Archive for ‘Humor’

December 10, 2019

Wavy Gravy

Nobody for President

Hugh Nanton Romney (b. 1936), known as Wavy Gravy, is an American entertainer and peace activist best known for his role at Woodstock, as well as for his hippie persona and countercultural beliefs. He has reported that his moniker was given to him by B.B. King at the Texas International Pop Festival in 1969.

Romney has founded or co-founded several organizations, including the activist commune, the Hog Farm, and later, as Wavy Gravy, Camp Winnarainbow and the Seva Foundation. He founded the Phurst Church of Phun, a secret society of comics and clowns that aimed to support ending of the Vietnam War through political theater, and has adopted a clown persona in support of his political activism, and more generally as a form of entertainment work, including as the official clown of the Grateful Dead.

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December 6, 2019

Milkshaking

Anti-fascism

Milkshaking is the act of throwing milkshakes and other drinks at targets as a means of political protest in a manner similar to egging or pieing.

The trend gained popularity in the UK during the 2019 European Parliament election and was used against right-wing and far-right political candidates, such as Tommy Robinson, Nigel Farage, and Carl Benjamin, as well as other members of the UK Independence Party (UKIP) and the Brexit Party.

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November 22, 2019

Luther Blissett

Q

Luther Blissett is a multiple-use name, an ‘open pop star’ informally adopted and shared by hundreds of artists and activists all over Europe and the Americas since 1994. The pseudonym first appeared in Bologna, Italy, in mid-1994, when a number of cultural activists began using it for staging a series of urban and media pranks and to experiment with new forms of authorship and identity.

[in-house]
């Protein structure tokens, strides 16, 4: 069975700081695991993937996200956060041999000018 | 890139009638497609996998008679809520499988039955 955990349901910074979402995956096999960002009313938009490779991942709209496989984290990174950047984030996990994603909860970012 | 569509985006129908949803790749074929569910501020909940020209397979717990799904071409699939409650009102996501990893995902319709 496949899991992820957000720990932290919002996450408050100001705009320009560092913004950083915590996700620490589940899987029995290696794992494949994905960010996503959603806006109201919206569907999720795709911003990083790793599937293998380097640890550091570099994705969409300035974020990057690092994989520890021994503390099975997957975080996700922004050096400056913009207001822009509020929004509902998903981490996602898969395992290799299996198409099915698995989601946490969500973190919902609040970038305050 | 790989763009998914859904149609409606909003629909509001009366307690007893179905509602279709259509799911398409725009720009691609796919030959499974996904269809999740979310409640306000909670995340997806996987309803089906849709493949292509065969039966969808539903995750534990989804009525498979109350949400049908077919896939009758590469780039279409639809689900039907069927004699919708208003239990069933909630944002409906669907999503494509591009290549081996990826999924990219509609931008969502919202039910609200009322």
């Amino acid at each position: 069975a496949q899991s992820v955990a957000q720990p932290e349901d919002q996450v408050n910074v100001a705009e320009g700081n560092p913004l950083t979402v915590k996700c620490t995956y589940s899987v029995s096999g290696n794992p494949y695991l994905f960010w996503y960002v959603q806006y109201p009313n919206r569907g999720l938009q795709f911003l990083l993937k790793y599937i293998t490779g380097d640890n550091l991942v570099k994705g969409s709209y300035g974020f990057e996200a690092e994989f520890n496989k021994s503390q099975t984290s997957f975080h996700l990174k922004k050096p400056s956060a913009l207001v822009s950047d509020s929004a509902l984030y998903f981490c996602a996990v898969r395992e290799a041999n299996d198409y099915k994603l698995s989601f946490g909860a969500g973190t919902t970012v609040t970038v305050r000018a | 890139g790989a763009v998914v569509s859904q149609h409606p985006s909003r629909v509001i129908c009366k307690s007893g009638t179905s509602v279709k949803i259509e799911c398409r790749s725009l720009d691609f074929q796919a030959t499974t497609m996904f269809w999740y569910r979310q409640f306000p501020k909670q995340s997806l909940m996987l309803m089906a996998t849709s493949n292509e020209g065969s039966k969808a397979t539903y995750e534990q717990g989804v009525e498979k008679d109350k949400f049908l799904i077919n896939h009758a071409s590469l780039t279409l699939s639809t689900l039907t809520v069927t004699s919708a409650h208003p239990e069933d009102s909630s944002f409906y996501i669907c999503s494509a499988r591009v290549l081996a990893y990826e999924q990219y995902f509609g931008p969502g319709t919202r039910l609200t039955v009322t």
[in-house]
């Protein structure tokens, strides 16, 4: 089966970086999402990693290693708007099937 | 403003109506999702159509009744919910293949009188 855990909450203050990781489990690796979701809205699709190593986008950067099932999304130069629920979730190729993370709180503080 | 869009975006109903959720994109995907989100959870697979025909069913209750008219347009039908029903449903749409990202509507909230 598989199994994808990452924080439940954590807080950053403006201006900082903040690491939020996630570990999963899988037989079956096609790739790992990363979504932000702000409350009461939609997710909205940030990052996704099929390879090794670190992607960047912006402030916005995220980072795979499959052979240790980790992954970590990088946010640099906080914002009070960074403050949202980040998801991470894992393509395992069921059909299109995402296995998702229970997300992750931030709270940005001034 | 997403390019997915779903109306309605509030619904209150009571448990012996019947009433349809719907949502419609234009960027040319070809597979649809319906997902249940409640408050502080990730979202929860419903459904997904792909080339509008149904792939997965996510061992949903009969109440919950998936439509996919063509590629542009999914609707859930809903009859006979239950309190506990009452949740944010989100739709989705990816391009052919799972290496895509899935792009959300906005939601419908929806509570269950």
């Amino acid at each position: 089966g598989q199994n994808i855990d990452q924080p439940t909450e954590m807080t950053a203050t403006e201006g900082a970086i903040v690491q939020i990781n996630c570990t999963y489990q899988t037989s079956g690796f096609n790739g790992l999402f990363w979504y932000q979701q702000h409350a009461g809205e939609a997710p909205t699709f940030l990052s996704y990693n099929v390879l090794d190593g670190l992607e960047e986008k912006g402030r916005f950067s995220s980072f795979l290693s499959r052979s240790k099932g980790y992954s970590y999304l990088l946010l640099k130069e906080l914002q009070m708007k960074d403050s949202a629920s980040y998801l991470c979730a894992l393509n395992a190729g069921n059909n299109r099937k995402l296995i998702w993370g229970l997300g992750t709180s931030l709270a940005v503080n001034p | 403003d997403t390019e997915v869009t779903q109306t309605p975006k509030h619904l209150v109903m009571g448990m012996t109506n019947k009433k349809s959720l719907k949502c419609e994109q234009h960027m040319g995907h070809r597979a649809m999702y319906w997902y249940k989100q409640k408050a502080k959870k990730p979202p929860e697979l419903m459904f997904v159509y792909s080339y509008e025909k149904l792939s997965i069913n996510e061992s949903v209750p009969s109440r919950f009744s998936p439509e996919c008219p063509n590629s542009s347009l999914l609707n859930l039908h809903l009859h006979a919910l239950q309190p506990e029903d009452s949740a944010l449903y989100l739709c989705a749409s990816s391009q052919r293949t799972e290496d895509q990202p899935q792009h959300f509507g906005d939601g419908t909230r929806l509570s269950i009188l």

From Bologna the multiple-use name spread to other European cities, such as Rome and London, as well as countries such as Germany, Spain, and Slovenia. Sporadic appearances of Luther Blissett have been also noted in Canada, the United States, Finland and Brazil.

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August 12, 2019

Fearsome Critters

Jackalope

In early lumberjack folklore, fearsome critters are fantastical beasts that were said to inhabit the frontier wilderness of North America, such as  the jackalope, a rabbit with the antlers of an antelope. Fearsome critters were an integral part of oral tradition in North America lumber camps during the turn of the 20th century, principally as a means to pass time (such as in tall tales) or as a jest for hazing newcomers.

In a typical fearsome critter gag, a person would casually remark about a strange noise or sight they encountered in the wild; subsequently, another accomplice would join in. Meanwhile, an eavesdropper would begin to investigate.

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July 28, 2019

Slapstick